Breathe easy, because the hole in the ozone is nearly fully healed.
This is great news.
The hole in the ozone layer was at best a reason to not use hairspray, and at worst an indicator of a grizzly future in which all human life is roasted by an angry sun.
But a new study released by the United Nations states that the hole in the ozone could be a thing of the past. The 2018 Scientific Assessment of Ozone Depletion found that the ozone layer is on the road to recovery, thanks to efforts to repair the damage. It’s now a real possibility that the hole in the ozone could be fully healed within our lifetimes. The report projects that the damage could be reversed by the 2060s, and, in some parts of the world, by 2030.
“For the first time, there are emerging indications that the Antarctic ozone hole has diminished in size and depth since the year 2000,” states the report. “The weight of evidence suggests that the decline in ODS made a substantial contribution to the observed trends.” The hole over Antarctica was first discovered in 1985. The ozone layer over Antarctica is exceptionally thin, and has been gradually shrinking since the early 2000s. In 2018, the hole over Antarctica was nearly 9 million square miles, or, to put it in perspective, an area just smaller than North America.
In the mid-1970s, scientists began to be aware that man-made gasses from chemicals released from aerosol cans, air conditioners, dry-cleaning chemicals, and refrigerators were escaping into the upper atmosphere and wreaking havoc on the ozone layer. These ozone-depleting chemicals are called chlorofluorocarbons (CFCs) and were pinpointed as the main culprit in the thinning ozone.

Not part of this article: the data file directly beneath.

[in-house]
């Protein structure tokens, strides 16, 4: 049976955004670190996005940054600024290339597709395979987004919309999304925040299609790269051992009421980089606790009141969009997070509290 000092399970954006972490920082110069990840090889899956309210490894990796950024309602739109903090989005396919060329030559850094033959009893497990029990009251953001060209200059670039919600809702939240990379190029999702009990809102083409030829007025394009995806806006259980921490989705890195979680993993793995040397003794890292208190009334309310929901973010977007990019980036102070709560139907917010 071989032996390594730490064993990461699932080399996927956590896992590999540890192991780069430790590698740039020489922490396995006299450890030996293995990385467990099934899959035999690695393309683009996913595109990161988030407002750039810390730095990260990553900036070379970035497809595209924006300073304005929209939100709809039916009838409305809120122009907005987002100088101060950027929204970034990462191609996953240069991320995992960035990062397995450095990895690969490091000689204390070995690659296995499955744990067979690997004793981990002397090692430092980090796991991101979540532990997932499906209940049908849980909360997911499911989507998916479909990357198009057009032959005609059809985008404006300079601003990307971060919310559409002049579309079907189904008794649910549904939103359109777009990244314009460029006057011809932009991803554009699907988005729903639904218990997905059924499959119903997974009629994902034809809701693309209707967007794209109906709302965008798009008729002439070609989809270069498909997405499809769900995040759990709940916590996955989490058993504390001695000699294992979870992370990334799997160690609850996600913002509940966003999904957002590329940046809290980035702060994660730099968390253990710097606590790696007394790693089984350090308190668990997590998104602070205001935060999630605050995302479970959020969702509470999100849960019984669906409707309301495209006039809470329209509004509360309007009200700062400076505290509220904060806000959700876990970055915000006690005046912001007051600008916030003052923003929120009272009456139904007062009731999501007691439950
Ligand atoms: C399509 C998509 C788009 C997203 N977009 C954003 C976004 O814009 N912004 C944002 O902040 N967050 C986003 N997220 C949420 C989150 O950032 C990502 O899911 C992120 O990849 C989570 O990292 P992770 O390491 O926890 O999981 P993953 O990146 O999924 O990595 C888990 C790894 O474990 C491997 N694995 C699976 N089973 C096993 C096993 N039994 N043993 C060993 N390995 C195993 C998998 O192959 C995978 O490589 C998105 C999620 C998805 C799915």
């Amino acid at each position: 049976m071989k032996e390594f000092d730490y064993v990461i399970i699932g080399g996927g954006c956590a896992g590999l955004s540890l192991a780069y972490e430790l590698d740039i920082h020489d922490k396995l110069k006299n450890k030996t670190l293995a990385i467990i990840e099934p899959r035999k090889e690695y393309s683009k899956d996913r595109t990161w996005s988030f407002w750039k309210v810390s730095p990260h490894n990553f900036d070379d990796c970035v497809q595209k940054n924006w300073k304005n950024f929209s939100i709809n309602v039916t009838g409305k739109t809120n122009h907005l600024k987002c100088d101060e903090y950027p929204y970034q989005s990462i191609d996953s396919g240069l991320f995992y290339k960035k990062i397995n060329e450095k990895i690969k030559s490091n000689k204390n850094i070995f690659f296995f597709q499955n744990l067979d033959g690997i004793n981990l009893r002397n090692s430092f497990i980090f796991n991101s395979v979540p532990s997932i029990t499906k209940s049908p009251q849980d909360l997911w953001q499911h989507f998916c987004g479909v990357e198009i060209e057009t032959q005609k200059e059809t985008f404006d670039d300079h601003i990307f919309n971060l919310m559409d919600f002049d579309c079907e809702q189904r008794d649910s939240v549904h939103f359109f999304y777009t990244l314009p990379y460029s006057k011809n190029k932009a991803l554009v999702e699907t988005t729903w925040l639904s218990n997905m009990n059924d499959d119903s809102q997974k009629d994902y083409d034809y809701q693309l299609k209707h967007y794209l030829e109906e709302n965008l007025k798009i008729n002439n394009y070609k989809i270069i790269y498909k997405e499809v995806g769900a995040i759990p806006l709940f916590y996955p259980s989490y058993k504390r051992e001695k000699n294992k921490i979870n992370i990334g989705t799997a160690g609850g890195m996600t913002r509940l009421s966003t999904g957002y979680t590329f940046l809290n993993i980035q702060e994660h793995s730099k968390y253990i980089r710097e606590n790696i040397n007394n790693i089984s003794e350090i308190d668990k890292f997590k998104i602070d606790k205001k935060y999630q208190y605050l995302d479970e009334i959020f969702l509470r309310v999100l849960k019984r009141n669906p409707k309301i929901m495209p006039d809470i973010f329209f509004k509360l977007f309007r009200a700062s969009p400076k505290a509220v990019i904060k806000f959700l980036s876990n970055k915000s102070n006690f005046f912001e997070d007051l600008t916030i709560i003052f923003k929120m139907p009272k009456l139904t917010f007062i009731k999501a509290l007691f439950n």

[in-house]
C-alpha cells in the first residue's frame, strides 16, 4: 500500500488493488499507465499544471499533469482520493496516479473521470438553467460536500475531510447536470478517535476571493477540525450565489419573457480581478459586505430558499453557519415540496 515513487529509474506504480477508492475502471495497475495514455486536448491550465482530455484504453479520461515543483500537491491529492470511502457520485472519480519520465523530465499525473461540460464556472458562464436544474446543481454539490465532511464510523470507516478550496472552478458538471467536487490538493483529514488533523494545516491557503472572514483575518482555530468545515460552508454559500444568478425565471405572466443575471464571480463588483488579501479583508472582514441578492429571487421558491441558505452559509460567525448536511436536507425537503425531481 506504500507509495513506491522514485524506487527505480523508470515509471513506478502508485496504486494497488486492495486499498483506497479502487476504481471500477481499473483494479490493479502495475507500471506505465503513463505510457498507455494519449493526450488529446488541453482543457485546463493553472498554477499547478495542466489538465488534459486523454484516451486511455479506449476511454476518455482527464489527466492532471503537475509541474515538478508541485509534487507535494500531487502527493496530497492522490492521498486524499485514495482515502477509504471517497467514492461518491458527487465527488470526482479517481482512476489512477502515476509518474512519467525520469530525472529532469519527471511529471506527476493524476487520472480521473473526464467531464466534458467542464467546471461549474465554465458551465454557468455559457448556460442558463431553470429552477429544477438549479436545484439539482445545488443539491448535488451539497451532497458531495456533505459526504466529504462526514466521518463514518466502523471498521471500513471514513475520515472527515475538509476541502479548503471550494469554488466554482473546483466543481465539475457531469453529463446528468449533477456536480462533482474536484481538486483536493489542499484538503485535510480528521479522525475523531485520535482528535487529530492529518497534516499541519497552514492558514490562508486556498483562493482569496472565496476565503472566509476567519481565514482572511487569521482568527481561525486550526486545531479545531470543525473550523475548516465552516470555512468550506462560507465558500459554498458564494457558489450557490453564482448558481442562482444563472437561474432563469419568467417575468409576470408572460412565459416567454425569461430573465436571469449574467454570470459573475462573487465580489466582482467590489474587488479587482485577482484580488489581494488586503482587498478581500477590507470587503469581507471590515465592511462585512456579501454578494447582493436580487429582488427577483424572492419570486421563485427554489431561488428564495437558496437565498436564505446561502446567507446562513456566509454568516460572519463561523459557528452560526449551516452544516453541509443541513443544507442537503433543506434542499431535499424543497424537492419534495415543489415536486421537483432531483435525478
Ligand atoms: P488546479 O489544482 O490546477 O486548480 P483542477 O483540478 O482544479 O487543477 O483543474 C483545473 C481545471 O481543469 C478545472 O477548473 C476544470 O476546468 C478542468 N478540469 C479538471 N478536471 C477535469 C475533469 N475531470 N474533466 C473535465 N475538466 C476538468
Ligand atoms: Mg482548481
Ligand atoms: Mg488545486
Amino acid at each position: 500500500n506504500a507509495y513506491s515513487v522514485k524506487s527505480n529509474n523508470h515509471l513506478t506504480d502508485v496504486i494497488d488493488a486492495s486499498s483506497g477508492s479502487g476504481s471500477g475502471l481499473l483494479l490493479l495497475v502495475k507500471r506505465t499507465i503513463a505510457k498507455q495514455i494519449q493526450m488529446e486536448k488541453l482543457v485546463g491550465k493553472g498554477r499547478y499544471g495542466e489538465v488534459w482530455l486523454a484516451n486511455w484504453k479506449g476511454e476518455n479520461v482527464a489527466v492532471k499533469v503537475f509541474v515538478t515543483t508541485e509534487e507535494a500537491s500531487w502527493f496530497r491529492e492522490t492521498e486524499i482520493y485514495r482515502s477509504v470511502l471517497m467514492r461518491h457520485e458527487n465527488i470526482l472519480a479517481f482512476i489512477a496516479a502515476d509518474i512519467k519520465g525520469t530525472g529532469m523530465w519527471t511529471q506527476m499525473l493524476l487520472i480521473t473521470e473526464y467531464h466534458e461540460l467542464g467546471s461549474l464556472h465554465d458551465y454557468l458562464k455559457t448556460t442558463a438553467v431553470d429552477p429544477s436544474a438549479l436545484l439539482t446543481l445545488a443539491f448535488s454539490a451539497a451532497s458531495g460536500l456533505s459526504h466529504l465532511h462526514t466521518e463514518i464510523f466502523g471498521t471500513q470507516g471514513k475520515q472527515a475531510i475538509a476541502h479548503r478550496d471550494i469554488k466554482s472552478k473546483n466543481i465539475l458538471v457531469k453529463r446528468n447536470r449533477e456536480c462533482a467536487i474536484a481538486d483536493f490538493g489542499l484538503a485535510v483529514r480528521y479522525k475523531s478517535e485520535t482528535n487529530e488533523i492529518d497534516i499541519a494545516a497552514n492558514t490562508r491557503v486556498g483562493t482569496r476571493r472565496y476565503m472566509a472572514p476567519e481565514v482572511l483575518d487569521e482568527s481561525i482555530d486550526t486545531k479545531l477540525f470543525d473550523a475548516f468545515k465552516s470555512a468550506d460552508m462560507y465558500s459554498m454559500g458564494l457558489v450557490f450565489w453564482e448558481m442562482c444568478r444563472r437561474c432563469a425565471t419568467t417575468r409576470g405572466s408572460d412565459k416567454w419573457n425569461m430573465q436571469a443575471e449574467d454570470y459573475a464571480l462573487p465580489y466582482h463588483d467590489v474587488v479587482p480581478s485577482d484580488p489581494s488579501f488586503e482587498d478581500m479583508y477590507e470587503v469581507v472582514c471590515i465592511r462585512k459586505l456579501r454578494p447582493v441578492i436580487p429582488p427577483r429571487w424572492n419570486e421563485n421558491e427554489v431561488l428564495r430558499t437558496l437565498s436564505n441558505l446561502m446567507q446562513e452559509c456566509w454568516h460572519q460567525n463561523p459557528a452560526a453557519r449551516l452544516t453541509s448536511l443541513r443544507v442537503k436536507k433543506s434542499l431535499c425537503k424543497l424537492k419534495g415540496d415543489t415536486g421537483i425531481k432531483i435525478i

In 1987, 46 countries agreed to the Montreal Protocol, which served as an effort to curb the damage on Earth’s delicate atmosphere by globally banning CFCs. According to the recent UN report, “Actions taken under the Montreal Protocol have led to decreases in the atmospheric abundance of controlled ozone-depleting substances (ODSs) and the start of the recovery of the stratospheric ozone.” If the Montreal Protocol had not been enacted, the ozone layer could have been completely destroyed by 2065, nearly the same year it is now projected to fully heal.
The Kigali Amendment was added to the Montreal Protocol in 2016 as a further effort to reduce manmade damage to the environment. The amendment will go into place in 2019 and covers chemicals that replaced chemicals the Montreal Protocol banned. Hydrofluorocarbons (HFCs) have been used to replace CFCs, and while they do not hurt the ozone layer, they do have greenhouse gas properties much stronger than carbon dioxide. The Kigali Amendment could prevent a global surface temperature increase of 0.2 to 0.4 degree Celsius – a little that goes along way.
While we still have more work to do in fully rectifying the damage we’ve done to the planet we live on, at least it seems like we’re heading in the right direction.